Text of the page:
• Periodically check the alarms history. This will tell you if any of your sensors have detected product as well as if you have had any high level or overfill alarms. Overfilling tanks is a potential source for fuel spills that may not be apparent unless you can trace them to an overfill alarm.
  • Test your overfill alarm. Most overfill protection alarms have a test button that should be tested periodically to make sure that the audible and visual alarm will notify a delivery truck driver of a problem.
  • Physically check the product level in your tank with a dipstick and compare that with what is displayed at the console. There may be a difference of a centimetre or two to reflect a slight tilt in the tank but any more than that may cause your inventory reconciliation calculations to become unreliable. This is a good time to dip for water at the bottom of your tank to physically verify that as well.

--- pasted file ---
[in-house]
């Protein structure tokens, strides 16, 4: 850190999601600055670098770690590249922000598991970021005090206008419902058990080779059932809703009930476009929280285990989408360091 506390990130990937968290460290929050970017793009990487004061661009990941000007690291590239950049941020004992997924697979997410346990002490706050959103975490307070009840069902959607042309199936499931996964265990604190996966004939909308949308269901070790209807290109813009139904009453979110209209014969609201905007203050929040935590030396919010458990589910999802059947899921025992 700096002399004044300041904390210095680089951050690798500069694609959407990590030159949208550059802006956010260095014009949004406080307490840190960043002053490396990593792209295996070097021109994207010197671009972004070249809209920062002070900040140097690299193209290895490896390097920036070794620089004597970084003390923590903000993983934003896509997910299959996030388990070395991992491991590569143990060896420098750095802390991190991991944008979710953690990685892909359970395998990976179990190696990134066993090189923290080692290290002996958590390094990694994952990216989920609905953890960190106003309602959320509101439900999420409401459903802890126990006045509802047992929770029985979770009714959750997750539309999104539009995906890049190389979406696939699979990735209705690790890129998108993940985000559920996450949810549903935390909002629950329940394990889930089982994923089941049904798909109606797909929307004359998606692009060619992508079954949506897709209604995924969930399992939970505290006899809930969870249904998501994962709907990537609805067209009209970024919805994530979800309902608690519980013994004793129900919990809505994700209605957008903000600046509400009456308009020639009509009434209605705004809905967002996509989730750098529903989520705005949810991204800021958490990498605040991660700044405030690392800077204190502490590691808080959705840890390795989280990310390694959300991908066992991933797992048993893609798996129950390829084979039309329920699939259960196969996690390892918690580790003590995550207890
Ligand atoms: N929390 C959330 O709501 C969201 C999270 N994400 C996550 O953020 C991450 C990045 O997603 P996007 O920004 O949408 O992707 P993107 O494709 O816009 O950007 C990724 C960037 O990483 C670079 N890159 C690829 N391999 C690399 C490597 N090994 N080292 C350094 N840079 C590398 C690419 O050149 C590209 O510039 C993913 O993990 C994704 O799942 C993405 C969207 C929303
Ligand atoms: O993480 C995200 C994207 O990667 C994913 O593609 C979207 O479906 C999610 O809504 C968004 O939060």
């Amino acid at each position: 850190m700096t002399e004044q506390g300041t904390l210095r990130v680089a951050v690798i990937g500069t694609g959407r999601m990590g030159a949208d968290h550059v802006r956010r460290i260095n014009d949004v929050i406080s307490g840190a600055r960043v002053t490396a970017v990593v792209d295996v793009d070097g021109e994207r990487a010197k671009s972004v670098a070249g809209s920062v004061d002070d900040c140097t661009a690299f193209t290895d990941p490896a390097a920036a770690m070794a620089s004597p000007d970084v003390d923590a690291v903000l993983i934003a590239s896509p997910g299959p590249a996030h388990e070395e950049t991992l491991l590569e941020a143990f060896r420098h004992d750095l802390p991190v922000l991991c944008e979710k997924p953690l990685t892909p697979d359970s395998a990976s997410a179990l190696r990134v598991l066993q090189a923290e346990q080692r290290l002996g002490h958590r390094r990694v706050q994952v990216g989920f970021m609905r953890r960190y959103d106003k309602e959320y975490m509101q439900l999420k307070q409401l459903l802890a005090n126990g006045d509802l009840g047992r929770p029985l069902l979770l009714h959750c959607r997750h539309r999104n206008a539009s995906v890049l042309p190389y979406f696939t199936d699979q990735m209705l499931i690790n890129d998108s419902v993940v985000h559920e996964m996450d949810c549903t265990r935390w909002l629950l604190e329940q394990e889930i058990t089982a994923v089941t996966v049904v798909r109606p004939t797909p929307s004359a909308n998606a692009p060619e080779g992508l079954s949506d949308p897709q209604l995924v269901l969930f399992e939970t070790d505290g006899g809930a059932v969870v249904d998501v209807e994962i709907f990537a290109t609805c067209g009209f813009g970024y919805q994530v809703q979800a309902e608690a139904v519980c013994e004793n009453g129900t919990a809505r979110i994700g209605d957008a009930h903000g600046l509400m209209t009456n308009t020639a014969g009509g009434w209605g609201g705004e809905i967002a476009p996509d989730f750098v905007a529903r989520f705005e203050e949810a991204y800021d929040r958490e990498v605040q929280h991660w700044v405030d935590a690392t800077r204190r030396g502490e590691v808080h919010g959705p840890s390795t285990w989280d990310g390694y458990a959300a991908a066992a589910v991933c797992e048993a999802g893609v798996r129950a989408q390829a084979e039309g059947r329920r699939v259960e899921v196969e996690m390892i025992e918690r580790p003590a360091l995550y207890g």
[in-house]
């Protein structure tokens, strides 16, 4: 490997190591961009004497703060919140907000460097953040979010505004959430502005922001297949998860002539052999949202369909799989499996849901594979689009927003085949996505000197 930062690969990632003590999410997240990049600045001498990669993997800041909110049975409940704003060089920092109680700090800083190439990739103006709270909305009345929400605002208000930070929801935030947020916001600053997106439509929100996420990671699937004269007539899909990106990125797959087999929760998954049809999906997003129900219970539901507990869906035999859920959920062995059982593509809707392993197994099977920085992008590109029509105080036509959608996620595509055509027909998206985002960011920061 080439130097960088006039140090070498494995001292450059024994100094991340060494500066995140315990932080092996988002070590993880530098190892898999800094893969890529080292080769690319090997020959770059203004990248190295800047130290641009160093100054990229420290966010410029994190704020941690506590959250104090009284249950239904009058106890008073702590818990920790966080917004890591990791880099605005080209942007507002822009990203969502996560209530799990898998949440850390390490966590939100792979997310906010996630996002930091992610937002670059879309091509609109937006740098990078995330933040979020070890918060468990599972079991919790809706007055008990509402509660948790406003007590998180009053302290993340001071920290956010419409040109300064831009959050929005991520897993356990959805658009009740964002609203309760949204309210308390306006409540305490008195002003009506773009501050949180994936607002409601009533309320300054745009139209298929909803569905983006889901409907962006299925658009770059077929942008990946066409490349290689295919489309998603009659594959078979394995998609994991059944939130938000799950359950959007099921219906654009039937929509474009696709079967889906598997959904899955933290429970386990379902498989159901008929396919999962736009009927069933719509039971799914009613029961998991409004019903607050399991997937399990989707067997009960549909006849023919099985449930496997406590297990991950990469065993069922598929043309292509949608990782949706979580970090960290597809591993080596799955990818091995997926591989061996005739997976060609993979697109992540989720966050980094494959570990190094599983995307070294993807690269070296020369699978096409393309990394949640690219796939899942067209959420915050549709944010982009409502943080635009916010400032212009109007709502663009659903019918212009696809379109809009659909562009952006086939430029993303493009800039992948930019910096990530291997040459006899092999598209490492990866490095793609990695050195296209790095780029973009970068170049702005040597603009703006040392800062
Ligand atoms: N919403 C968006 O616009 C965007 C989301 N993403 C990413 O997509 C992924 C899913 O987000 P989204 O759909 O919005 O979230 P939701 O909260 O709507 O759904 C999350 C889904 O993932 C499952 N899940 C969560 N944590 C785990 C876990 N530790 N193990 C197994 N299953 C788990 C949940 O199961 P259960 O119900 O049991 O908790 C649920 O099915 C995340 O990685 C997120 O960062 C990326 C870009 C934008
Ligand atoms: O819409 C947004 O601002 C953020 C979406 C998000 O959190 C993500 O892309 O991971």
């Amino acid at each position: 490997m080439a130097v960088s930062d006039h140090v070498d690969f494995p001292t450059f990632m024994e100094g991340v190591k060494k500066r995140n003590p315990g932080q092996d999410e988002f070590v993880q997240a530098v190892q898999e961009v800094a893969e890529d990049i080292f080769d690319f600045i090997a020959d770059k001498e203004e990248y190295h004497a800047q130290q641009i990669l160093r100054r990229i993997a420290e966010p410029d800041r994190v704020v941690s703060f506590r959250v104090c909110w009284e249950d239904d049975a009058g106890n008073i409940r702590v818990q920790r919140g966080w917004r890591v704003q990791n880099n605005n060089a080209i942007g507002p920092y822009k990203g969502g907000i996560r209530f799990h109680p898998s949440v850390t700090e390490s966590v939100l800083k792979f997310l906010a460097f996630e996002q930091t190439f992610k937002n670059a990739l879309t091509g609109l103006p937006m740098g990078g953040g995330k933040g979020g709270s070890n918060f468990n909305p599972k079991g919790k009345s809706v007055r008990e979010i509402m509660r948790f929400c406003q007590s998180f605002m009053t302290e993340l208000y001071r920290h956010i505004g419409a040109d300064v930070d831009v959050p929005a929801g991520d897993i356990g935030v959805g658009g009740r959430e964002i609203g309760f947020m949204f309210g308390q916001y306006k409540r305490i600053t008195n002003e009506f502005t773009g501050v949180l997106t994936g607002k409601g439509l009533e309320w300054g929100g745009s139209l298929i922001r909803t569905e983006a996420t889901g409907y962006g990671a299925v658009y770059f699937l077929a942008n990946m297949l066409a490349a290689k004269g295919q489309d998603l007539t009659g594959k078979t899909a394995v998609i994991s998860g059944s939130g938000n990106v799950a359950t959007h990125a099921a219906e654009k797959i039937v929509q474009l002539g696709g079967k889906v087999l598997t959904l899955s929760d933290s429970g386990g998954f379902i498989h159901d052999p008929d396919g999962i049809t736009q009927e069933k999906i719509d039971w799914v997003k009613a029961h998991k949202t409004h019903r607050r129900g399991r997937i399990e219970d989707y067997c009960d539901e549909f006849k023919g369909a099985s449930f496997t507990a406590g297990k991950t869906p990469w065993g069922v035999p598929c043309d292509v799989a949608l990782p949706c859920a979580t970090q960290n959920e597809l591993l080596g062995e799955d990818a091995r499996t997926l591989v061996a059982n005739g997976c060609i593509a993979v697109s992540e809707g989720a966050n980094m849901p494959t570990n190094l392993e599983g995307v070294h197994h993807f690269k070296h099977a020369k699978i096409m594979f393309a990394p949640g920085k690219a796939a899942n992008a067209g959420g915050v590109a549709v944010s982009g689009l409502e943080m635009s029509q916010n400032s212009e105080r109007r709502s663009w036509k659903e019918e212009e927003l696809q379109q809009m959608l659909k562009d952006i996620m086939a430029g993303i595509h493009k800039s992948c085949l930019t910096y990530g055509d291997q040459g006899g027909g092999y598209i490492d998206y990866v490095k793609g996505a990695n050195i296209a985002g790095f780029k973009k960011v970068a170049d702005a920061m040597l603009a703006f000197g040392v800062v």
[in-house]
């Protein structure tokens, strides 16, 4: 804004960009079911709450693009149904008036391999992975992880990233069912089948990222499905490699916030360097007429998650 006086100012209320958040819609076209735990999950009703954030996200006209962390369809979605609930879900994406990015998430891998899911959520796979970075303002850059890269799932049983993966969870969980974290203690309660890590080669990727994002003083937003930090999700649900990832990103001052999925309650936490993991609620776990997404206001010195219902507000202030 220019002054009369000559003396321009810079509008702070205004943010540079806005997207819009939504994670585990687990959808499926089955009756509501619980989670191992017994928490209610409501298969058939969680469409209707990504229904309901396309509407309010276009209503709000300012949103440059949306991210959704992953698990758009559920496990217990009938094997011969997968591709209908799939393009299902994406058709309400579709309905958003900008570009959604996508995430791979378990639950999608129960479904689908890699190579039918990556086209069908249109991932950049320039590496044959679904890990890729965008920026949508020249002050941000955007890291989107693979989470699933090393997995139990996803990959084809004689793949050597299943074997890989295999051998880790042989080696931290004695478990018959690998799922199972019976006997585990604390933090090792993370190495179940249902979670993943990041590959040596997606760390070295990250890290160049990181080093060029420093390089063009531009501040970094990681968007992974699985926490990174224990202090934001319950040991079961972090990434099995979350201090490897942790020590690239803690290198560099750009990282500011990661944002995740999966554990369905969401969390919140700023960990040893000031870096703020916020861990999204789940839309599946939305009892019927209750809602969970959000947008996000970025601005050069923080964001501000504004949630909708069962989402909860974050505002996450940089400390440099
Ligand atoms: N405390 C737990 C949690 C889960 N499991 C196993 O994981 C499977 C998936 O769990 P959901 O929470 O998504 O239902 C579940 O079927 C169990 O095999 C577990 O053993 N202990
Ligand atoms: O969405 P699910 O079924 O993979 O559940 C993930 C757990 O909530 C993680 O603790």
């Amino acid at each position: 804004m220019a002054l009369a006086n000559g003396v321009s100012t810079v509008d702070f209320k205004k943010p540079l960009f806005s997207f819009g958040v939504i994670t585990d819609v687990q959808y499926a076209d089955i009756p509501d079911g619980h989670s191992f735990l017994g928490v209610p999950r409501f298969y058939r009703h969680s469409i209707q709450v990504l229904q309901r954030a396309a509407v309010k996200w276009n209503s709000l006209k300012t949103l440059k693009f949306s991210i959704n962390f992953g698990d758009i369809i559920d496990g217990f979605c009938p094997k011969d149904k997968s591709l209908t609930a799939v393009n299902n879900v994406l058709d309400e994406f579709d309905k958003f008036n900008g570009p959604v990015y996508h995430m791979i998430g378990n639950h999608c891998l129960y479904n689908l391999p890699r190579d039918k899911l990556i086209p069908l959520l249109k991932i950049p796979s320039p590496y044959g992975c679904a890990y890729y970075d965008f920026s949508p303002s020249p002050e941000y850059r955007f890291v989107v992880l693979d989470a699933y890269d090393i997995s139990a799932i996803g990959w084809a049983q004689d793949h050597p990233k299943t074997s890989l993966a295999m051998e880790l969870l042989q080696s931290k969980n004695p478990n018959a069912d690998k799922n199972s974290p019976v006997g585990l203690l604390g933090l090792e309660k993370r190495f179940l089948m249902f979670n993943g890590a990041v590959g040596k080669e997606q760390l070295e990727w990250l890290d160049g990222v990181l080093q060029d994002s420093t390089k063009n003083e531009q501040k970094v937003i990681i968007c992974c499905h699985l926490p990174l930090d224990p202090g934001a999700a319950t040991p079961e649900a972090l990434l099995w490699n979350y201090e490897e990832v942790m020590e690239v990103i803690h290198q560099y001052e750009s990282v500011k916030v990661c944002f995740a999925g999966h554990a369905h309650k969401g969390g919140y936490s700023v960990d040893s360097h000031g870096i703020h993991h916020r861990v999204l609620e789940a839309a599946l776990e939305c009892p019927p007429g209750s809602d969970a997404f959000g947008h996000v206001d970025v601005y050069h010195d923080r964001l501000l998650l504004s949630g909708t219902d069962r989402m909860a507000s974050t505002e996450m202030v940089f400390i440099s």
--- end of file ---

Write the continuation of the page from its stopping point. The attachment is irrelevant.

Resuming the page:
• Make sure that there is a record of the last time that your ATG system was inspected and tested by a qualified contractor. They will do more comprehensive tests annually to verify that the system is working properly.


ATG systems have developed to the point where they are extremely effective but there is always a way to fool a computer so it is wise to stay on top of these simple preventative maintenance steps to protect your business from an unexpected and costly problem.

Peter Sutherland is vice president, Testing and Calibration, Englobe Corp. He has worked for and managed Tanknology Canada for over 25 years. In the early 1990’s   he started the USTMAN Statistical Inventory Reconciliation business in Canada. Over his career he has been responsible for the introduction of several new technologies such as closed loop meter proving and ultrasonic robotic inspection technology for large bulk storage tanks.

The picture shows a properly installed sump monitor. The sensor is secure, perpendicular to the floor and touching the bottom of the sump at the lowest point.



This picture shows a sump monitor that has been moved from the proper position and is currently hanging from a electrical conduit.   This was done to get it up and out of the water in the sump and keep it from alarming.